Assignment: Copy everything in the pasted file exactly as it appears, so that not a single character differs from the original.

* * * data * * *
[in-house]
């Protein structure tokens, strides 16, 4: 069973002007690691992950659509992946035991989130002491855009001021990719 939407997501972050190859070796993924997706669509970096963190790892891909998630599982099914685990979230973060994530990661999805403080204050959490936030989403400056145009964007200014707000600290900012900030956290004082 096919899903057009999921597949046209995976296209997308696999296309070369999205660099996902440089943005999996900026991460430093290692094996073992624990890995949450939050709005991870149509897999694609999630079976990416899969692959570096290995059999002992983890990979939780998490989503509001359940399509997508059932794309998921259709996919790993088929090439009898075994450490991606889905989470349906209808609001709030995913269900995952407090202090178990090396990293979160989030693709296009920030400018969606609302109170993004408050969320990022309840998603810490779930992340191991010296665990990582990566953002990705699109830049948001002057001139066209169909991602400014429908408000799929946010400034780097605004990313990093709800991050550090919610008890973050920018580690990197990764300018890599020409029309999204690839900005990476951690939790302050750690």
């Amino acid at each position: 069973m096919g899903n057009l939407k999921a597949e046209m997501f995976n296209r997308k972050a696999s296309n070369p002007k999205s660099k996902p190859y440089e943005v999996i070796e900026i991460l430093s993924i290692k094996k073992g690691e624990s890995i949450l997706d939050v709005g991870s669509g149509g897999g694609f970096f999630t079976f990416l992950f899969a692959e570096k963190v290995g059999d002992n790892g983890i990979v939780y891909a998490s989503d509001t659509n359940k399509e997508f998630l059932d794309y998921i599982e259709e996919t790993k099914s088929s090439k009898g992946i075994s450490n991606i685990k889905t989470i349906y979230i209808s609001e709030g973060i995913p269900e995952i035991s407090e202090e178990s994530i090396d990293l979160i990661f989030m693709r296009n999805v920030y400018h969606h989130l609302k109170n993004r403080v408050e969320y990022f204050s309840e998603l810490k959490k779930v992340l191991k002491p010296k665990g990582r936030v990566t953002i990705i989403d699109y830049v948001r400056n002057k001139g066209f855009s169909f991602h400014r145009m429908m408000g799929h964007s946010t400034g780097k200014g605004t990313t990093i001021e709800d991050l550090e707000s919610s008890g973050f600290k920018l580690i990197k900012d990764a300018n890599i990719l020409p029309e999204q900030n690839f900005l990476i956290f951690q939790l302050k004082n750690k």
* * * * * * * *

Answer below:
[in-house]
């Protein structure tokens, strides 16, 4: 069973002007690691992950659509992946035991989130002491855009001021990719 939407997501972050190859070796993924997706669509970096963190790892891909998630599982099914685990979230973060994530990661999805403080204050959490936030989403400056145009964007200014707000600290900012900030956290004082 096919899903057009999921597949046209995976296209997308696999296309070369999205660099996902440089943005999996900026991460430093290692094996073992624990890995949450939050709005991870149509897999694609999630079976990416899969692959570096290995059999002992983890990979939780998490989503509001359940399509997508059932794309998921259709996919790993088929090439009898075994450490991606889905989470349906209808609001709030995913269900995952407090202090178990090396990293979160989030693709296009920030400018969606609302109170993004408050969320990022309840998603810490779930992340191991010296665990990582990566953002990705699109830049948001002057001139066209169909991602400014429908408000799929946010400034780097605004990313990093709800991050550090919610008890973050920018580690990197990764300018890599020409029309999204690839900005990476951690939790302050750690």
């Amino acid at each position: 069973m096919g899903n057009l939407k999921a597949e046209m997501f995976n296209r997308k972050a696999s296309n070369p002007k999205s660099k996902p190859y440089e943005v999996i070796e900026i991460l430093s993924i290692k094996k073992g690691e624990s890995i949450l997706d939050v709005g991870s669509g149509g897999g694609f970096f999630t079976f990416l992950f899969a692959e570096k963190v290995g059999d002992n790892g983890i990979v939780y891909a998490s989503d509001t659509n359940k399509e997508f998630l059932d794309y998921i599982e259709e996919t790993k099914s088929s090439k009898g992946i075994s450490n991606i685990k889905t989470i349906y979230i209808s609001e709030g973060i995913p269900e995952i035991s407090e202090e178990s994530i090396d990293l979160i990661f989030m693709r296009n999805v920030y400018h969606h989130l609302k109170n993004r403080v408050e969320y990022f204050s309840e998603l810490k959490k779930v992340l191991k002491p010296k665990g990582r936030v990566t953002i990705i989403d699109y830049v948001r400056n002057k001139g066209f855009s169909f991602h400014r145009m429908m408000g799929h964007s946010t400034g780097k200014g605004t990313t990093i001021e709800d991050l550090e707000s919610s008890g973050f600290k920018l580690i990197k900012d990764a300018n890599i990719l020409p029309e999204q900030n690839f900005l990476i956290f951690q939790l302050k004082n750690k």